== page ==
General presentation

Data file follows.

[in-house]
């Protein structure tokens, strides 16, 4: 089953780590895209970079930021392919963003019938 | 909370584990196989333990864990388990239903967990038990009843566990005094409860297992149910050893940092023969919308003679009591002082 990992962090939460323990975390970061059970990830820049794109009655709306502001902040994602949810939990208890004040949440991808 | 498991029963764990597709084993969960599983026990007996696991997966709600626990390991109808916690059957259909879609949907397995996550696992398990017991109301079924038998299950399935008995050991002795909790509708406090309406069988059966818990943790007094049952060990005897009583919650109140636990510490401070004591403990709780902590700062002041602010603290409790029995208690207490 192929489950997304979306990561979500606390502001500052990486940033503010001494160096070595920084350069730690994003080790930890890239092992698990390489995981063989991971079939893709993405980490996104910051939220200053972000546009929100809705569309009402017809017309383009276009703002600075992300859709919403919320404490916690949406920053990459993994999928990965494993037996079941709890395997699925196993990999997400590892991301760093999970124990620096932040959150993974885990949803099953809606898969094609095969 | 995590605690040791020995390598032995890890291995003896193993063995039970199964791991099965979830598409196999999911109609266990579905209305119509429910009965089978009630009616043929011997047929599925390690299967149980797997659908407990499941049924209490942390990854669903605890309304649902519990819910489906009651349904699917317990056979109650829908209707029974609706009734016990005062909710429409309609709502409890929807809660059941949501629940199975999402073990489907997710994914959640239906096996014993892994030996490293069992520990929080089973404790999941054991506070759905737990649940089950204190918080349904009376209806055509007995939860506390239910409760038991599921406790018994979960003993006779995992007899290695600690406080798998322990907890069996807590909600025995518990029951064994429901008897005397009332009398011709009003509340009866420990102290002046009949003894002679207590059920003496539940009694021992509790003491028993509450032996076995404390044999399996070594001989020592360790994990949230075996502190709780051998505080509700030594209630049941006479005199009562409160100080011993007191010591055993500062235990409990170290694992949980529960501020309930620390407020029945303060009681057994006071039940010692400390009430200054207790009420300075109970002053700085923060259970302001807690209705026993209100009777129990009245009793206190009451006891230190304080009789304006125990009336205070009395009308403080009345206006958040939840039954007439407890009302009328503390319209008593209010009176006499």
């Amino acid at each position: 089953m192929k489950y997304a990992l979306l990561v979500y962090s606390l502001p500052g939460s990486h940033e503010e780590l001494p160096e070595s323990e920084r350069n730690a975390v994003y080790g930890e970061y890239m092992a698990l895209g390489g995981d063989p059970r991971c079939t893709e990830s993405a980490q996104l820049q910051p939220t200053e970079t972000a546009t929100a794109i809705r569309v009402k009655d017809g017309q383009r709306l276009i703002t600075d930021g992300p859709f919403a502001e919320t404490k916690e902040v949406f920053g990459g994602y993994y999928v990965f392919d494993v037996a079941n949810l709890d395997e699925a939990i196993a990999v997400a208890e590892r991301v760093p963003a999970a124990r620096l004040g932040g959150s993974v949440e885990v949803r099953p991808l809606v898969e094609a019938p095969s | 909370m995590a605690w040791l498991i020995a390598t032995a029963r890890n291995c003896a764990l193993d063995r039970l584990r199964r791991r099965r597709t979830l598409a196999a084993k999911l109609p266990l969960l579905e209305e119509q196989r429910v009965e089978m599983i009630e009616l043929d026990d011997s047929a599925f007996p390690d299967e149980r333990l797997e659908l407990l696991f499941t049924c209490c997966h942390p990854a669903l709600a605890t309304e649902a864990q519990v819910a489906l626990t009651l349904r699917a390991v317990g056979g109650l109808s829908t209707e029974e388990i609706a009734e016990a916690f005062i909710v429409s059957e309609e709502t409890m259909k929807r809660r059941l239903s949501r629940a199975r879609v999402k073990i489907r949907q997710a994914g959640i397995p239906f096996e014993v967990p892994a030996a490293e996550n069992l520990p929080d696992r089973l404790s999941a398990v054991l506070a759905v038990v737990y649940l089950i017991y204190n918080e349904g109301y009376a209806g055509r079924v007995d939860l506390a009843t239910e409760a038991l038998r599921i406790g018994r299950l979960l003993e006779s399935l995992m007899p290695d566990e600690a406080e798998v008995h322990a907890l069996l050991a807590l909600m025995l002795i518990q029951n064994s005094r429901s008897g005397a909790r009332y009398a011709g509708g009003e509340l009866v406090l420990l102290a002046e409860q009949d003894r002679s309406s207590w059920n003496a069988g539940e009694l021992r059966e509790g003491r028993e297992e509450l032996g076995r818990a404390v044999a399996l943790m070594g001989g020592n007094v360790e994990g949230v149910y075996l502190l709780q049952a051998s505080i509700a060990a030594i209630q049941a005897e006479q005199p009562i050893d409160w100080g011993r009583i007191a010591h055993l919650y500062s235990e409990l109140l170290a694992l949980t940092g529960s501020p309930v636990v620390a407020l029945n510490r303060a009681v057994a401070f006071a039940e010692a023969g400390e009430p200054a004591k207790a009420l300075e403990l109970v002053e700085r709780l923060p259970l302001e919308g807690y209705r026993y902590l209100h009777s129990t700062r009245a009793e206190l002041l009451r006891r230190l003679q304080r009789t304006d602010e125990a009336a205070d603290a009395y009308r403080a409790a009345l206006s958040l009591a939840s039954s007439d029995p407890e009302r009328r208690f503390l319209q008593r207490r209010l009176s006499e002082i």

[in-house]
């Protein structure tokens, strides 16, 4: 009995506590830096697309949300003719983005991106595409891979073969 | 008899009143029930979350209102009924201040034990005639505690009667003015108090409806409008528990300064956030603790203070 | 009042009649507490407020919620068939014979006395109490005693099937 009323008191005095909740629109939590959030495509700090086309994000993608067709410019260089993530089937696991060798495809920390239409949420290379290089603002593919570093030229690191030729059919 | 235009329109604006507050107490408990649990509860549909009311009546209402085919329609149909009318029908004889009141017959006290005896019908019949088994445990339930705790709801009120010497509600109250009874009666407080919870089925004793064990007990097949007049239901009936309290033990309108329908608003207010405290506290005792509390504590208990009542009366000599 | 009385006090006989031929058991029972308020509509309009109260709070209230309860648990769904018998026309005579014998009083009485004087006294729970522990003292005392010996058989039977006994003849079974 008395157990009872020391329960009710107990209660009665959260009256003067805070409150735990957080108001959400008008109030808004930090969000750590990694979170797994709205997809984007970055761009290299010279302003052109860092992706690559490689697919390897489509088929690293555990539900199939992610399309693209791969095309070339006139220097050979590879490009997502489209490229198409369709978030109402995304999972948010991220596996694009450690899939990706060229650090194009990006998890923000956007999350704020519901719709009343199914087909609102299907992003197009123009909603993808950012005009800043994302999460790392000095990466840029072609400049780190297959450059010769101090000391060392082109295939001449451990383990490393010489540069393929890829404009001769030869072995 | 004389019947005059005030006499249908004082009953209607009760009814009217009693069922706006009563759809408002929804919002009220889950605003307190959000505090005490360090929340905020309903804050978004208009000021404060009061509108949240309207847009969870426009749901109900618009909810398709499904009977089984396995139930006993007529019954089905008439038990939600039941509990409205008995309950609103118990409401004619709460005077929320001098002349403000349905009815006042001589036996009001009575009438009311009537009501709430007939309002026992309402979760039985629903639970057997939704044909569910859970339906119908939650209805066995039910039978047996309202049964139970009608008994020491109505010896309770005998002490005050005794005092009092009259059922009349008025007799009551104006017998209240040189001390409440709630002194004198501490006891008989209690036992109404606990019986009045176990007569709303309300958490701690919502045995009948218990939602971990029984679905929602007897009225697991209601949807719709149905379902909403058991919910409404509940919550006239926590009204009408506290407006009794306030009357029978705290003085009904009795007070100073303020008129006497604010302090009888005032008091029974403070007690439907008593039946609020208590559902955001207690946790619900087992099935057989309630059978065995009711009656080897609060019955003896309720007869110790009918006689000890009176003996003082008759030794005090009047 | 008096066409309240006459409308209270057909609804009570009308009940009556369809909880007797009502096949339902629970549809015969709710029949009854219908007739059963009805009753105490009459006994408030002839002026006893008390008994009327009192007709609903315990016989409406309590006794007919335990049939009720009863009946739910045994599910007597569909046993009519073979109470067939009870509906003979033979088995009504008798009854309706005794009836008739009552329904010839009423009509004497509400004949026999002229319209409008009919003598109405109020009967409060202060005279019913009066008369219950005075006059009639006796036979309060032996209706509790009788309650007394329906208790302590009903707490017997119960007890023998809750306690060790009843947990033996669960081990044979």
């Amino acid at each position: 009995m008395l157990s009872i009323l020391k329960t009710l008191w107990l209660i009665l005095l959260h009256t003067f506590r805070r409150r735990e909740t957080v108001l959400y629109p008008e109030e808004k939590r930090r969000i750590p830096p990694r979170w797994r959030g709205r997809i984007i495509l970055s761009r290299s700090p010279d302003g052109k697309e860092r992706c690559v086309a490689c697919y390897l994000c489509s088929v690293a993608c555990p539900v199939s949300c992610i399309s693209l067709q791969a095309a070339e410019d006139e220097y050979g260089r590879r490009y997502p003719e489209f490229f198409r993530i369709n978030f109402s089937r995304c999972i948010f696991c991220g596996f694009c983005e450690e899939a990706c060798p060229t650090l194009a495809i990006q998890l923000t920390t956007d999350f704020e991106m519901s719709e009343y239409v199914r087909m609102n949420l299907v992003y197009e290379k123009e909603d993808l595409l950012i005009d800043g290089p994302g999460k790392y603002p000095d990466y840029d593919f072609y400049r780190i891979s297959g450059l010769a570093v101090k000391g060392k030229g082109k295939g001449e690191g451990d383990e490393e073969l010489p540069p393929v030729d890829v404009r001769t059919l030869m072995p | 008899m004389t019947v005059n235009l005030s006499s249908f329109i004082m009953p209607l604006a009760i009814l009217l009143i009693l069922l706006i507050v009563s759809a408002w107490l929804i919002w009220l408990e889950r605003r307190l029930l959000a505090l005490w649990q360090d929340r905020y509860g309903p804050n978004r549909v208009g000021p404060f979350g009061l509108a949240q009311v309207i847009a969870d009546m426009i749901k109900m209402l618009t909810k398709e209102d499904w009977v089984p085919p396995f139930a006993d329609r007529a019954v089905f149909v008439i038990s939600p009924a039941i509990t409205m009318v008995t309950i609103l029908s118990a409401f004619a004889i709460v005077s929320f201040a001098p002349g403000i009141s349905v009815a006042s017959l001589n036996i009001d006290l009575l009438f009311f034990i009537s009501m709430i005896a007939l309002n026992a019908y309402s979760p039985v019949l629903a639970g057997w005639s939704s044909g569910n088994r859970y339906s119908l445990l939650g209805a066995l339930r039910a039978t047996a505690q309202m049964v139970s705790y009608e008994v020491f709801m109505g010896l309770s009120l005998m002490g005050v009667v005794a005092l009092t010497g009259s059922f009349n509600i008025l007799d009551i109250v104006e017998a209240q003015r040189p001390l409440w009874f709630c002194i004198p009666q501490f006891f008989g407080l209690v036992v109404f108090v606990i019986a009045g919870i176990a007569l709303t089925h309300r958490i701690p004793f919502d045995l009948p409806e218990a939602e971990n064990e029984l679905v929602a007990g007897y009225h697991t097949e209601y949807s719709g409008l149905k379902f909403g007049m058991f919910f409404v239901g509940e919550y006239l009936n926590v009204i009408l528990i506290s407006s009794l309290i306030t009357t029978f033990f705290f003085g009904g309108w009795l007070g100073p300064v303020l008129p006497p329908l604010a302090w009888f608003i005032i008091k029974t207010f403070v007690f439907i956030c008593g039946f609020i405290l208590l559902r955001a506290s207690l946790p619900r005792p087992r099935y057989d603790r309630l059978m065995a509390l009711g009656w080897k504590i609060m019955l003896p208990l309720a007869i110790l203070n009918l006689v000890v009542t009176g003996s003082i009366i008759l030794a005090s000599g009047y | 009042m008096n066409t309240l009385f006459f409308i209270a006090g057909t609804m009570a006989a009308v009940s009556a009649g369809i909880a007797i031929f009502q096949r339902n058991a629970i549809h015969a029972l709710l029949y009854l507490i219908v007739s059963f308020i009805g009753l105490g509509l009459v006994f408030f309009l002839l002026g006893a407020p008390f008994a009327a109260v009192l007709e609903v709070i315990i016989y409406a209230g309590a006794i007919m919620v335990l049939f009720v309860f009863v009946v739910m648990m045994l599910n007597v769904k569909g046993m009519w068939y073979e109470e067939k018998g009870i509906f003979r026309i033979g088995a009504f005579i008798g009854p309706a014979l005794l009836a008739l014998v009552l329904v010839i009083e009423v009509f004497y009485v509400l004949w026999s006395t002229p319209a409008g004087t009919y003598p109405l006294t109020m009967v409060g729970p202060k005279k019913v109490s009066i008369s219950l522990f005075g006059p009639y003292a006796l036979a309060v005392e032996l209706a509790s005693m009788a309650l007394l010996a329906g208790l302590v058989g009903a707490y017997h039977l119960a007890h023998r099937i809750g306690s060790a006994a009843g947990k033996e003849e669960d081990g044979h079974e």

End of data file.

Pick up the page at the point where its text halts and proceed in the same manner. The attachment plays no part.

Russell Banks was born on 28 March 1940 in Newton, Massachusetts, into a working class family. He had a difficult childhood, marred by poverty and violence – coming especially from his father. Although Russell enrolled in university, after just a few weeks he dropped out, feeling somewhat out of place in such an environment. This led to a period of travelling, during which time Russell had hopes of heading to Cuba where Fidel Castro was, but he never got further than Florida. He then set off for Yucatán in Mexico before settling in Jamaica for a few years. After a series of odd jobs, Russell decided to go back to school, and got a degree in English Literature from the University of North Carolina in 1967, which paved his way to an academic career. He first taught at Sarah Lawrence and then Princeton, where he still gives lessons in Contemporary Literature to this day. At 73 years of age, Russell Banks splits his time between the state of New York and Miami Beach in Florida. Considered to be one of the foremost American novelists, he is also a poet and short story writer. Guided by the writer Nelson Algren and influenced by Hemingway and Falkner, his recurring themes evoke the life of the American working class and that of dropouts, as well as the father figure. Russell's work has been translated into over 20 languages. Through his writings, he denounces poverty, oppression, addiction, social exclusion, prejudice, racism and often weaves historical facts into his fiction. He is also said to be the best portrait artist of the rejects of American society, generally describing a world out in the American sticks, of underprivileged classes, of characters expressing sadness, down-and-out on their luck and for whom tragedies are a daily occurrence, of society's victims nevertheless showing immense courage and resilience in their struggle for survival. The book of Jamaica (1980) tells of an American writer's journey to study the Maroon population in Jamaica. Continental drift (1985) is the story of two inter-linking destinies of the American Dream: that of a burnt-out boiler repairman from a small town in New Hampshire who sets off to Florida with his family, and that of a young Haitian woman fleeing the violence and poverty of her homeland who comes to America. Rule of the Bone (1995) is the story of a teenage boy who, left to fend for himself, decides to run away and journeys through America before reaching Jamaica. Cloudsplitter (1998): Owen Brown, son of the famous American abolitionist John Brown, reveals the real life, temperament and enterprises of his father. Several of Russell Banks' novels have been turned into films. The latest adaptation currently under way is The Darling (in which the protagonist goes back over his journey to Liberia in the 1960s and '70s), by Martin Scorsèse. Russell's most recent publication is entitled Lost Memory of Skin (2012). This is a work of fiction that denounces the consequences of online pornography where the limits between fantasy and reality vanish, with the loss of consideration of physical contact, where the social exclusion of so-called "sexual delinquents" is brought to the fore. Russell Banks is considered to be one of the most politically involved American writers. As a progressionist, he used to campaign for the Far Left. He speaks out against racism and oppression, took a stand against the Iraq War, opposed the Patriot Act and supported Obama in both of the previous two elections. He has also stood as President of the International Parliament of Writers, which is committed to defending persecuted writers. Last but not least, he is a member of the American Academy Arts and Letters and Founding President of Cities of Refuge North America (which works to establish places of refuge for threatened writers). Russell Banks is the guest of honour at the 3rd Caribbean Writers Congress, which takes place every two years in Guadeloupe.